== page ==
Are strings cached?

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Question :

Are strings cached?
>>> a = "zzzzqqqqasdfasdf1234"
>>> b = "zzzzqqqqasdfasdf1234"
>>> id(a)
4402117560
>>> id(b)
4402117560

but

>>> c = "!@#$"
>>> d = "!@#$"
>>> id(c) == id(d)
False
>>> id(a) == id(b)
True

Why get same id() result only when assign string?

Edited: I replace “ascii string” with just “string”. Thanks for feedback

Asked By: dohvis

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Answer #1:

It’s not about ASCII vs. non-ASCII (your “non-ASCII” is still ASCII, it’s just punctuation, not alphanumeric). CPython, as an implementation detail, interns string constants that contain only “name characters”. “Name characters” in this case means the same thing as the regex escape w: Alphanumeric, plus underscore.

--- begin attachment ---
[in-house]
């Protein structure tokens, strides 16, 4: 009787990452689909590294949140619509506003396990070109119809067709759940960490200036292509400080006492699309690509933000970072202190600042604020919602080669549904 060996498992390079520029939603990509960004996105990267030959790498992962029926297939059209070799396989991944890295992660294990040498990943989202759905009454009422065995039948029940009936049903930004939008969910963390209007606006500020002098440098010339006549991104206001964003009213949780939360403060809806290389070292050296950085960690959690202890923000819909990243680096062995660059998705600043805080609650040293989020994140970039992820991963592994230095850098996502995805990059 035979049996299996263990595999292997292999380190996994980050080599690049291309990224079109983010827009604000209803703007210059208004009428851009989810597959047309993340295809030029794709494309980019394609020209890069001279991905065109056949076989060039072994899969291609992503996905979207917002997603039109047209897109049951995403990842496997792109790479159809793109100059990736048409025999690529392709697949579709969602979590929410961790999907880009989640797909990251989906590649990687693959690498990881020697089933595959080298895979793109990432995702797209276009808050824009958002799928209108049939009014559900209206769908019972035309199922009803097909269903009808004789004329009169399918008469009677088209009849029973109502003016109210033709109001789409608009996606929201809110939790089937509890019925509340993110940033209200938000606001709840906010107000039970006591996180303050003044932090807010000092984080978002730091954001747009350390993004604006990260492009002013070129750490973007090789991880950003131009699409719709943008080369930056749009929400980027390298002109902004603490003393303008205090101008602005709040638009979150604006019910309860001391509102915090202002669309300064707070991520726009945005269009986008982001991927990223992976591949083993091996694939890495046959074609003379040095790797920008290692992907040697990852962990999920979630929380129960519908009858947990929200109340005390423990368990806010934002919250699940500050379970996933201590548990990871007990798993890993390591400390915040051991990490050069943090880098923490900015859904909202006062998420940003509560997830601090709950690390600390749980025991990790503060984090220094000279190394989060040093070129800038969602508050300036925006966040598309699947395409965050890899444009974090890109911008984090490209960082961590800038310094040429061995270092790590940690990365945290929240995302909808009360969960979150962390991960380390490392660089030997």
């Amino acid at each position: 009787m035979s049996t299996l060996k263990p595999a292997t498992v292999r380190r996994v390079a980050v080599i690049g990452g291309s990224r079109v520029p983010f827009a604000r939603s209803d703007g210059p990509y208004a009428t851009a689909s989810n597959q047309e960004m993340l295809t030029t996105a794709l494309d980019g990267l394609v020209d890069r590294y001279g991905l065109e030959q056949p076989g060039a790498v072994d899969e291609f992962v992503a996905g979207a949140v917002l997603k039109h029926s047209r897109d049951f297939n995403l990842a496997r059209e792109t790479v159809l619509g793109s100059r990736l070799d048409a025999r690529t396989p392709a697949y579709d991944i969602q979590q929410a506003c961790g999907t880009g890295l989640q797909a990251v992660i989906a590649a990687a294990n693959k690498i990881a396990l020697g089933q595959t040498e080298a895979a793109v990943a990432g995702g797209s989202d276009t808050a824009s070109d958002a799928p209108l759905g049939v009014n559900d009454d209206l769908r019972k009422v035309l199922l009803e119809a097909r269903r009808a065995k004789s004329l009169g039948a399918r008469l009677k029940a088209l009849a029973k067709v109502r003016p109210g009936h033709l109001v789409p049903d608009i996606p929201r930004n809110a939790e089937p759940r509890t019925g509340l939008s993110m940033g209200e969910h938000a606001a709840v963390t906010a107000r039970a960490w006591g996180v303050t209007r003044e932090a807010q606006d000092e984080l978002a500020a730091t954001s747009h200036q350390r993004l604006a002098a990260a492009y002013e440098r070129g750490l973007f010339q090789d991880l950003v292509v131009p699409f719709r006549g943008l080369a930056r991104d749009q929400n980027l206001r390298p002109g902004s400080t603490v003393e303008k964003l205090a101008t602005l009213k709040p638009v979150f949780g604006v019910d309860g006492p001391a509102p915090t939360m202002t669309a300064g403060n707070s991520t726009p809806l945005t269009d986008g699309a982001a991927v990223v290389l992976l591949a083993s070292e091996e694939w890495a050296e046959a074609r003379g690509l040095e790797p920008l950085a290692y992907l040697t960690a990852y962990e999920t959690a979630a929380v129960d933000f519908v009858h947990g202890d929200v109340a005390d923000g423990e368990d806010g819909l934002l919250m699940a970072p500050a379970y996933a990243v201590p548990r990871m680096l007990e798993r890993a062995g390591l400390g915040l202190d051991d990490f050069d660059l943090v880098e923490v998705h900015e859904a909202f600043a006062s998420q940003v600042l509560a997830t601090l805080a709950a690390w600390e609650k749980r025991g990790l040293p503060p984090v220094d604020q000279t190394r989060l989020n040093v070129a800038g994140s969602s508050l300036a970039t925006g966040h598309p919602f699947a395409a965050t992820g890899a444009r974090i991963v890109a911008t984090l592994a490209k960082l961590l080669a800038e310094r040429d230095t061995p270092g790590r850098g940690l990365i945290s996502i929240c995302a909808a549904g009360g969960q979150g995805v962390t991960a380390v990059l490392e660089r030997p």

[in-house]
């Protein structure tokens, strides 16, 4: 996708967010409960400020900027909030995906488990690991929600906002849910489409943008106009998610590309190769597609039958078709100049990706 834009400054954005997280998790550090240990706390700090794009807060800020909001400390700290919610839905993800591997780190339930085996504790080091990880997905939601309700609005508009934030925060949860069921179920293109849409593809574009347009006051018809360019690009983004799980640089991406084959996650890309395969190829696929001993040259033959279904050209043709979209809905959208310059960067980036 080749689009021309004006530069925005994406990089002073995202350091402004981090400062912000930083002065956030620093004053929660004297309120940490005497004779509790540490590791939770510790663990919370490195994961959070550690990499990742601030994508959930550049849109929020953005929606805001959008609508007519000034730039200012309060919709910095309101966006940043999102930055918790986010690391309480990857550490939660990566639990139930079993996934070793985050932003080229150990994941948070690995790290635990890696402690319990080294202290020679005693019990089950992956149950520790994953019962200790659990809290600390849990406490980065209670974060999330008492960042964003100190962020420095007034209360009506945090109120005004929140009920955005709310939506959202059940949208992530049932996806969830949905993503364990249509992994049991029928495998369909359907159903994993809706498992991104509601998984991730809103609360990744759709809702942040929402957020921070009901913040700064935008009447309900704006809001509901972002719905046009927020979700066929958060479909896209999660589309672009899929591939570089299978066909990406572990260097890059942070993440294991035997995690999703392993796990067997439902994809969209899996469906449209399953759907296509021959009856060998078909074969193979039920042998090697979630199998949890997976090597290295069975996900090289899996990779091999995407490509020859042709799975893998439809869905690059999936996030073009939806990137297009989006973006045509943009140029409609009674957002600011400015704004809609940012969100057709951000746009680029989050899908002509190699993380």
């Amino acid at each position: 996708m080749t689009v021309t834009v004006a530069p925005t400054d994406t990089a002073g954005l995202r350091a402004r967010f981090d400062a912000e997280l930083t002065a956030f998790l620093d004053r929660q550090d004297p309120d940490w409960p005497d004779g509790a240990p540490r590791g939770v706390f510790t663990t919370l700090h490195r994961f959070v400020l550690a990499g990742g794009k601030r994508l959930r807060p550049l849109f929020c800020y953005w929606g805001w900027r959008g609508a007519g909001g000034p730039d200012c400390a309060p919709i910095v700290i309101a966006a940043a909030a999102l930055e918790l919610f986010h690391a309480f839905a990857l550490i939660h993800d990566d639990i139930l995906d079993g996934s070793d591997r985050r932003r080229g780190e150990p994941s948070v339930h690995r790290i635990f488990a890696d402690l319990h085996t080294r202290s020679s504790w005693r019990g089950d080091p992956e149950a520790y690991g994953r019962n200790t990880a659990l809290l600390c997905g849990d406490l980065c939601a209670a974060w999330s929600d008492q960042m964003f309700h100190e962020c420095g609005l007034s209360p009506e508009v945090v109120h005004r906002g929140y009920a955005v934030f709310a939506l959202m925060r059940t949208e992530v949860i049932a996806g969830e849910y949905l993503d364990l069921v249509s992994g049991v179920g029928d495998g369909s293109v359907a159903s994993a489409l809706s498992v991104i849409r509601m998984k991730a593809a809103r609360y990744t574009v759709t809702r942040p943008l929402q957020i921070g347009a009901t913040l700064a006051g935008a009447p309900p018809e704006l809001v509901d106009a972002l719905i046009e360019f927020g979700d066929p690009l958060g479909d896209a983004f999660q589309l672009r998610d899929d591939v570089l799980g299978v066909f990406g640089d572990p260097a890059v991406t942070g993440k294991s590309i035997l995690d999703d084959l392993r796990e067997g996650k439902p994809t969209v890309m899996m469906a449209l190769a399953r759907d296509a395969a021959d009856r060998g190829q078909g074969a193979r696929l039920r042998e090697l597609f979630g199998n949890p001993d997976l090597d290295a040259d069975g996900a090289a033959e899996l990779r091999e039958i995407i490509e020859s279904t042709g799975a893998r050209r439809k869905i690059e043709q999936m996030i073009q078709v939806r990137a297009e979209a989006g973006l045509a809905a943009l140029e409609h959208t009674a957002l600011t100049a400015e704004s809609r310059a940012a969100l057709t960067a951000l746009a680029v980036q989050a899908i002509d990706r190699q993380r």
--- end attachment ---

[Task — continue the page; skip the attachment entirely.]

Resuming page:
Note: This can change at any time, and should never be relied on, it’s just an optimization they happen to use.

At a guess, this choice was made to optimize code that uses getattr and setattr, dicts keyed by a handful of string literals, etc., where interning means that the dictionary lookups involved often ends up doing pointer comparisons and avoiding comparing the strings at all (when two strings are both interned, they are definitionally either the same object, or not equal, so you can avoid reading their data entirely).

Answered By: ShadowRanger

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